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Pardons issued in Birmingham, AL for more than 15,000 convicted of marijuana possession

Woodfin says no action is needed by the individual for this blanket pardon.

BIRMINGHAM, Ala. — 15,000 people convicted of marijuana possession in Birmingham between 1990-2020 have been pardoned by Birmingham mayor Randall Woodfin

Woodfin made the announcement on April 20:

In a statement published on the City of Birmingham's website, Woodfin says:

Many of you may know of our Pardons for Progress program, where residents previously convicted of Unlawful Possession of Marijuana during the past 20 years can apply for a pardon.

Today, I’m so happy to announce blanket pardons for those with closed marijuana possession convictions in the city between 1990 and 2020. This will pardon more than 15,000 individuals simultaneously.

For clarity, Pardons for Progress only addresses a prior closed conviction of Unlawful Possession of Marijuana, 2nd Degree (Class A misdemeanor) in Birmingham Municipal Court.

Pardons for Progress is for closed cases only. Open cases must be resolved in court and will not be considered. Neither does this consider potential future cases.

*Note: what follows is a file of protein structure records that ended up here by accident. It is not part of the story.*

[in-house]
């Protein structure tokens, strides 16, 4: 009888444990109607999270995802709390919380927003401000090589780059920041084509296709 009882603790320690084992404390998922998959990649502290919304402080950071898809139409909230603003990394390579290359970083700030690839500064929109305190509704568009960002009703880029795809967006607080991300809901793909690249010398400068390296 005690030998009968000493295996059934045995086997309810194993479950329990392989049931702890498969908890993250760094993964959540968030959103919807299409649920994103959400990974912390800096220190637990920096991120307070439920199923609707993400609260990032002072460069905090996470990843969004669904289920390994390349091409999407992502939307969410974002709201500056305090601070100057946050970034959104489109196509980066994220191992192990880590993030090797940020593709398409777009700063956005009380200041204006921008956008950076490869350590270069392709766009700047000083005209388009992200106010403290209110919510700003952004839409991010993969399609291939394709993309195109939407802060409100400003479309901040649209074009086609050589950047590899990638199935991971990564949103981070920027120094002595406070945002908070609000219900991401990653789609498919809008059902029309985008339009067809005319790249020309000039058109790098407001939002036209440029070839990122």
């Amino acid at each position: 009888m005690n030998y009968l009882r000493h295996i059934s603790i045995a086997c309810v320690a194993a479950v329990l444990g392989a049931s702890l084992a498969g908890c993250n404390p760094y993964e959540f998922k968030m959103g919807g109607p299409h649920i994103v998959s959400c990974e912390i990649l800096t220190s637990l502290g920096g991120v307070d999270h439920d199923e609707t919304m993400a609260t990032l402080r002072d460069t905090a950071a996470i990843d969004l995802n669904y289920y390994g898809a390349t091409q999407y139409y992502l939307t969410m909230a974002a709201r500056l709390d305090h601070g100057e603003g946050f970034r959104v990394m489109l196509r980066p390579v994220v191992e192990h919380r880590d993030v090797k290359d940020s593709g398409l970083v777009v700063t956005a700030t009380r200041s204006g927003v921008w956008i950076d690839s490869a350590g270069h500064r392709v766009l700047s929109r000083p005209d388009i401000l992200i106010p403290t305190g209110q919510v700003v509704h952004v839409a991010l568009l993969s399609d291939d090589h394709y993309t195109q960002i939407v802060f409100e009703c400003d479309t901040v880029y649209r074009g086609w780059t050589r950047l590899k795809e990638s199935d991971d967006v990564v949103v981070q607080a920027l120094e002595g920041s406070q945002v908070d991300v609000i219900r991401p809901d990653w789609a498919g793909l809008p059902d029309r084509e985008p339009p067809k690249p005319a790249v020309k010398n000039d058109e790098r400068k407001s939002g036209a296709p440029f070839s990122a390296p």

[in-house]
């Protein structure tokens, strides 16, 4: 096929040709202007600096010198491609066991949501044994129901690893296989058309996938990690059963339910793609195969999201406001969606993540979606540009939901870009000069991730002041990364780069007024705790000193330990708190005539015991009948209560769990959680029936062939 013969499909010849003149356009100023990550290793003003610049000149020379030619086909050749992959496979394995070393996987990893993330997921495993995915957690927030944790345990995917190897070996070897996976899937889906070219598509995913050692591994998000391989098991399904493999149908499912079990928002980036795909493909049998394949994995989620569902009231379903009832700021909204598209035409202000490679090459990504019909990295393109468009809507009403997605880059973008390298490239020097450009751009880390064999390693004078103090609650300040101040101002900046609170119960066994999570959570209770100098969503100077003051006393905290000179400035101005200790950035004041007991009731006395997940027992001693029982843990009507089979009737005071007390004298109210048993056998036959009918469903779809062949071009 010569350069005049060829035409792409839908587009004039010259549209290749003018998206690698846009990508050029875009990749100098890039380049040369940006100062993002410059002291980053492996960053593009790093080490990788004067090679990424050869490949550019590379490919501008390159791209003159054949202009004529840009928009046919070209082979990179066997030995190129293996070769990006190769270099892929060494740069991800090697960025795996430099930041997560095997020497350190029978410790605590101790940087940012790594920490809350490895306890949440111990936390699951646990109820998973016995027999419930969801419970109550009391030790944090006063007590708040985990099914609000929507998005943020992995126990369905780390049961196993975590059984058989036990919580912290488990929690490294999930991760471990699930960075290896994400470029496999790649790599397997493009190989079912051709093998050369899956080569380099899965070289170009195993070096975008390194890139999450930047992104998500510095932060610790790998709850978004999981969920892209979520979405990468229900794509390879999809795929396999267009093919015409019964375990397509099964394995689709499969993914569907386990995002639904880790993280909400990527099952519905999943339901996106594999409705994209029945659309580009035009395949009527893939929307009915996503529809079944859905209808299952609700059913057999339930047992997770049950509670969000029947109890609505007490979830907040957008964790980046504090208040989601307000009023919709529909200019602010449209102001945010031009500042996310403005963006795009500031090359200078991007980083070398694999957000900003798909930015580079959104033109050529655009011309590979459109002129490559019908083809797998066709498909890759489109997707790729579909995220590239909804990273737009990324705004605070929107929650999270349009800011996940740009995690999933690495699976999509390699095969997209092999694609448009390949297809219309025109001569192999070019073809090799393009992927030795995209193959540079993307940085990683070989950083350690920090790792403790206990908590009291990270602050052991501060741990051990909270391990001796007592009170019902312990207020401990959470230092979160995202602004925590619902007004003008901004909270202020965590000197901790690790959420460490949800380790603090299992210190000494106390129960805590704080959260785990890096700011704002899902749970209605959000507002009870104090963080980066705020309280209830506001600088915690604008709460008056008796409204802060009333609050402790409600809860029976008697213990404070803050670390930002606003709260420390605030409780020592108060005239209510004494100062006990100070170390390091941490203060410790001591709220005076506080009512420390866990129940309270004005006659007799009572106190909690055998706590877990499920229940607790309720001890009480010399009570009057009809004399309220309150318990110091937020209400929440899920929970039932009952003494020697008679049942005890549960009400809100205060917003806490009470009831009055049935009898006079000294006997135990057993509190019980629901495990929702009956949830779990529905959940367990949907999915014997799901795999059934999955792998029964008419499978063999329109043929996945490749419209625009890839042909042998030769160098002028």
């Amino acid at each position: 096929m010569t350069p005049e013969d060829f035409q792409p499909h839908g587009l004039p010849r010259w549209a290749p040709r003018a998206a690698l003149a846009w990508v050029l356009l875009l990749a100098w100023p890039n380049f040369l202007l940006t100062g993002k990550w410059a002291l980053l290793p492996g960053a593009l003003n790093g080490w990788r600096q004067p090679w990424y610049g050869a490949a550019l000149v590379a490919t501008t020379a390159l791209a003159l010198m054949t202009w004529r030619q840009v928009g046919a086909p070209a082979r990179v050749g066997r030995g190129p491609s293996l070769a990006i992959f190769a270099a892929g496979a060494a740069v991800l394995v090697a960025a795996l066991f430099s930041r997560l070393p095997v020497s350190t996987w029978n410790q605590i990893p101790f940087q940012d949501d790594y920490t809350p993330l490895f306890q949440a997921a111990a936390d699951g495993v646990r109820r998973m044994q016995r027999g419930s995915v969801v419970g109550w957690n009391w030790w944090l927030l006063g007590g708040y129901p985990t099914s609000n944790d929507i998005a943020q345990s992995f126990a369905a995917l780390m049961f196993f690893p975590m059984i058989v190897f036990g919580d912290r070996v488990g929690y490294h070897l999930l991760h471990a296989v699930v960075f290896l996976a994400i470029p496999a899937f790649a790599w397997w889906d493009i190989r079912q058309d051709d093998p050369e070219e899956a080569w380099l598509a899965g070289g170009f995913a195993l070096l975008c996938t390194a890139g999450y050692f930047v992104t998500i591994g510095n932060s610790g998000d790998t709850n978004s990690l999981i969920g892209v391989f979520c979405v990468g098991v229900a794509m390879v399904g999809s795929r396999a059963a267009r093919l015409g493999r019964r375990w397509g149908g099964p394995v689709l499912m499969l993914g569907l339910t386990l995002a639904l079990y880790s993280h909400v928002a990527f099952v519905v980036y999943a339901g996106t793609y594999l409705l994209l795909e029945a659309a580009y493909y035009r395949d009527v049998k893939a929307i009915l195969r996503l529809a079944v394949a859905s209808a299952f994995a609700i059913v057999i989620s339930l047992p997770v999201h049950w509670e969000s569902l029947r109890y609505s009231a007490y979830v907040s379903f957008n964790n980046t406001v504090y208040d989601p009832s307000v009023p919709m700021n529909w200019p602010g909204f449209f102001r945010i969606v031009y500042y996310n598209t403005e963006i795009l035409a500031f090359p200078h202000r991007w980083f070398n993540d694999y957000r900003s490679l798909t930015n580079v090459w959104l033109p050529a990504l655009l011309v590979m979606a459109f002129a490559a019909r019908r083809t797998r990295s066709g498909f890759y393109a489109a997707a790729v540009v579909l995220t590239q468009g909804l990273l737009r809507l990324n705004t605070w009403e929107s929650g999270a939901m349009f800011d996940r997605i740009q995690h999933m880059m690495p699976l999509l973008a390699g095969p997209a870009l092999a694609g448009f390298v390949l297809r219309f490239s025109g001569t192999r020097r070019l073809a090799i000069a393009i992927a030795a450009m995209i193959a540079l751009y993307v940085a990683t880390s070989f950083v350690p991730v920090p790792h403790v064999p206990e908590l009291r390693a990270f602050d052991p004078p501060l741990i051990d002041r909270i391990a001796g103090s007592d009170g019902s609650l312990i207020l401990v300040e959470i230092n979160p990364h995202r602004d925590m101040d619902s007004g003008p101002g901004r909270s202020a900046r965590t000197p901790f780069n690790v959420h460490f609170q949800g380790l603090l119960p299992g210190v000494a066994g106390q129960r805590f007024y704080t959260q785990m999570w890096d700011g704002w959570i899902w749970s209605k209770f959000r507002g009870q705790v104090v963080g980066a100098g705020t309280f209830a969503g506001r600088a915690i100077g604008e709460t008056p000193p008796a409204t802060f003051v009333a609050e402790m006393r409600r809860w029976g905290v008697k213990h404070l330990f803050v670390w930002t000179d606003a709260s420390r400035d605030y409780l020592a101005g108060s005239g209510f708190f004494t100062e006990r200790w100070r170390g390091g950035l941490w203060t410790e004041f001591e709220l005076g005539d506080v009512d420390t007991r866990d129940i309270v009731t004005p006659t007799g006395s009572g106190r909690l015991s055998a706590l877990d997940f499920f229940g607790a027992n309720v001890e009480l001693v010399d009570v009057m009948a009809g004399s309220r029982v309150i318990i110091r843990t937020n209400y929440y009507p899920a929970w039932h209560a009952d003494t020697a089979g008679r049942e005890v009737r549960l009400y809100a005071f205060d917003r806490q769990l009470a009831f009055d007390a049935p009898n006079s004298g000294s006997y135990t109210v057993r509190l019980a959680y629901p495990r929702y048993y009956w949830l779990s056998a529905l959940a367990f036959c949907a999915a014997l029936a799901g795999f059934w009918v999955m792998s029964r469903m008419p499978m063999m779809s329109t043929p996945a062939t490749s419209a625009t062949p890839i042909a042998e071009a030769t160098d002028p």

Here’s why we’re doing this – no one should be held up by a single past mistake. No one should be denied job opportunities or freedoms due to missteps from the past.

No longer will these residents be bound to their past. They deserve a chance to be part of our work force, to provide for their families and to achieve success on their own.

That new life starts rights here, today, with forgiveness and redemption.

No action is needed by the individual for this blanket pardon.

This pardon addresses the closed conviction only and not any associated fees, fines or costs connected to the case.

In his April 20 Facebook post, Mayor Woodfin says:

Today, I issued a pardon of over 15,000 people convicted of marijuana possession in Birmingham between 1990-2020. No action is needed by the individual for this blanket pardon. Because no one should be denied opportunity for their future due to a single mistake in their past.

Millions of people, disproportionately from Black and Brown communities, have had their lives upended due to marijuana charges. These charges have led to arrests, convictions and even jail time, as well as criminal records that make it harder to find housing, receive a good paying job to earn a living, or receive financial assistance to earn a college education.

Put simply these prohibitions do not make our city safer and only create barriers for many in our community to earn a good and honest living. One small mistake should not define an entire lifetime.

These pardons are a strong start, but our work is far from done. Join me in telling the State of Alabama to completely decriminalize marijuana.

On Twitter, Mayor Woodfin said:

The Alabama state legislature is debating whether or not to legalize medical marijuana.

RELATED: Alabama House Health Committee hears arguments for and against medical marijuana

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